Example Java code

The following example code is more complex in that it implements a complete GUI applet interface for the Phase Properties applet. The Java source code for this applet will be built as a standalone executable to avoid certain complications involving creating, signing and deploying a jar file.

To compile and run this example a Java development environment must be installed on your computer. We use the Java 2, Standard Edition, version 5.0 Release 1 under Mac OS X 10.4. The IDL to Java compiler is included in this development suite.

An ORB implementation must be installed on the client for this software to function. We recommend omniORB 4.0.6 from the omniORB site at Sourceforge. We install this software at the root location /usr/local.

In a clean working directory, download the files

Compile the IDL, e.g. using omniORB execute

idlj -i $OMNIROOT/share/idl/omniORB -fall phases.idl

where the environment variable OMNIROOT is set to the root install directory of omniORB (on our system that's /usr/local). This command will generate a directory named phases that contains java files. These files implement the methods described in the IDL.

Next, make sure the CLASSPATH environment variable is set to the current working directory. (e.g. setenv CLASSPATH $PWD, or export CLASSPATH=$PWD).

Move into the directory phases and compile all of the newly created java files, e.g.

javac *.java

Then, move into the subdirectory of phases called dPhasePackage and compile all of the java files found there too.

Next return to the directory that contains the files downloaded above and compile the java files found there using a command like javac *.java. A series of "class" files will be produced. Run the application by typing a command at the terminal prompt like:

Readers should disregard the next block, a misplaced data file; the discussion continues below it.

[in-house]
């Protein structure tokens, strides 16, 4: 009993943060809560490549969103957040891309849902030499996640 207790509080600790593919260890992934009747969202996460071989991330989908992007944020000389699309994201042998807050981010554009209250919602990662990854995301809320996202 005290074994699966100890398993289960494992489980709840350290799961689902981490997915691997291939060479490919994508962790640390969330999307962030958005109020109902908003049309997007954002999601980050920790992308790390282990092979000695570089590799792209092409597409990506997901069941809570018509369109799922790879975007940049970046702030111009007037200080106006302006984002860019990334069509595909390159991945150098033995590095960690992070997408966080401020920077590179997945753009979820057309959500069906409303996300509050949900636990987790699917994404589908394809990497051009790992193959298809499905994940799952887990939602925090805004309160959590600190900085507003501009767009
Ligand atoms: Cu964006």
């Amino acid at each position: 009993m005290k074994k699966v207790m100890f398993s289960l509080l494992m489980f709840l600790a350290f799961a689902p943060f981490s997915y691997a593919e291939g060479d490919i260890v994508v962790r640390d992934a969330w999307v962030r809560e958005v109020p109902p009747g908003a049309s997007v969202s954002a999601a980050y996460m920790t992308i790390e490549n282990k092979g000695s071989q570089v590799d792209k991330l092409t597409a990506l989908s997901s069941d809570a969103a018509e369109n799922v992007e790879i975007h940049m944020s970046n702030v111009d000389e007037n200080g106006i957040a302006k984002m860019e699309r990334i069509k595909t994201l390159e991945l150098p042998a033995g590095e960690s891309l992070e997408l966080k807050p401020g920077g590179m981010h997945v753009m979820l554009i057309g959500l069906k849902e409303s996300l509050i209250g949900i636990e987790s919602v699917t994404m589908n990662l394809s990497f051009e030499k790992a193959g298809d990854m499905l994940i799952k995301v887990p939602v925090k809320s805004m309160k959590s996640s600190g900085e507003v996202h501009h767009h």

java CalcClient

When the java class CalcClient is executed in a stand alone environment (outside of a web browser), contact is made with the hard coded nameserver address ofm-research.org. When the class files are packaged into a jar archive and the applet is launched from within a web browser, the nameserver request is automatically directed back to the web server that provided the applet. This is a security feature of applets that cannot be overwritten. We have avoided the problem in this case by running the program as a stand alone application.

If you examine the java code, you will find that the nuts-and-bolts of the ORB intercommunication are achieved in the module Connection.java. This intercommunication includes contacting the OFM nameserver and obtaining from it a reference to the "Phase" object server at OFM. The call to getdPhaseFactory(...) returns a reference to the server-side function that generates client-localized instances of specific phases. Note, that unlike the python version of this client and like the C++ client, this java client deals with exceptions thrown in the event that contact cannot be made with the server. This java client illustrates use of the getPhaseNames() method to retrieve a list of available phases. This list is used to build the pop-up menu displayed on the GUI. The checkAndSetPhase() method illustrates how a particular phase object is spawned on the server once the user selects that phase from the popup menu. Setting phase composition, determining the number of components in a phase, and retrieving thermodynamic properties are all illustrated in the methods displayWTtoX(), displayXtoWT(), and displayXtoThermo().

API documentation for the Phase Properties applet generated by javadoc may be examined at this link.

EAR Funded Research | About Us | Contact Us | ©2005, 2006, 2007 OFM Research Inc., 30-Jan-2012 21:04